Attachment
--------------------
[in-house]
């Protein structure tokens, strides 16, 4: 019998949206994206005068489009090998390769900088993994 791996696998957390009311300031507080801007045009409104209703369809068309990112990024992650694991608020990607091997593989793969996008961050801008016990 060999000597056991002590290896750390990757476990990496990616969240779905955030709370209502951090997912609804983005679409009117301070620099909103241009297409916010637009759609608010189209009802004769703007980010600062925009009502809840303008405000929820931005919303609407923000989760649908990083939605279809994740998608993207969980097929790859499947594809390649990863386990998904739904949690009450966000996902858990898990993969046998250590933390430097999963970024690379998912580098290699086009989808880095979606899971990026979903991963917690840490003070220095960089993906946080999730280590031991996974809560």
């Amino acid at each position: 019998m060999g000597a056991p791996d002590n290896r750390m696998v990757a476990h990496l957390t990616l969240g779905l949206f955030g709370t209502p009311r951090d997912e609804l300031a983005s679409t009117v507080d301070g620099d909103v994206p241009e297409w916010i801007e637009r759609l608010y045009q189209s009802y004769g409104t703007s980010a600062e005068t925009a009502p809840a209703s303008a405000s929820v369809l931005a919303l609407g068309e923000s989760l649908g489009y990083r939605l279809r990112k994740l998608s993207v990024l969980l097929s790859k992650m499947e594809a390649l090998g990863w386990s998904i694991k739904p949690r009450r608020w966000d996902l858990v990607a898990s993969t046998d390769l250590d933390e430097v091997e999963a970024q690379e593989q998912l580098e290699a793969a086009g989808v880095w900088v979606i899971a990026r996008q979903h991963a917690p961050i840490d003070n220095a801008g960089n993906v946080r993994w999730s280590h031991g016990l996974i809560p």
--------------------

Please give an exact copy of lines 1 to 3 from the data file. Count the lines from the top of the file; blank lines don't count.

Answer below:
[in-house]
């Protein structure tokens, strides 16, 4: 019998949206994206005068489009090998390769900088993994 791996696998957390009311300031507080801007045009409104209703369809068309990112990024992650694991608020990607091997593989793969996008961050801008016990 060999000597056991002590290896750390990757476990990496990616969240779905955030709370209502951090997912609804983005679409009117301070620099909103241009297409916010637009759609608010189209009802004769703007980010600062925009009502809840303008405000929820931005919303609407923000989760649908990083939605279809994740998608993207969980097929790859499947594809390649990863386990998904739904949690009450966000996902858990898990993969046998250590933390430097999963970024690379998912580098290699086009989808880095979606899971990026979903991963917690840490003070220095960089993906946080999730280590031991996974809560």
């Amino acid at each position: 019998m060999g000597a056991p791996d002590n290896r750390m696998v990757a476990h990496l957390t990616l969240g779905l949206f955030g709370t209502p009311r951090d997912e609804l300031a983005s679409t009117v507080d301070g620099d909103v994206p241009e297409w916010i801007e637009r759609l608010y045009q189209s009802y004769g409104t703007s980010a600062e005068t925009a009502p809840a209703s303008a405000s929820v369809l931005a919303l609407g068309e923000s989760l649908g489009y990083r939605l279809r990112k994740l998608s993207v990024l969980l097929s790859k992650m499947e594809a390649l090998g990863w386990s998904i694991k739904p949690r009450r608020w966000d996902l858990v990607a898990s993969t046998d390769l250590d933390e430097v091997e999963a970024q690379e593989q998912l580098e290699a793969a086009g989808v880095w900088v979606i899971a990026r996008q979903h991963a917690p961050i840490d003070n220095a801008g960089n993906v946080r993994w999730s280590h031991g016990l996974i809560p």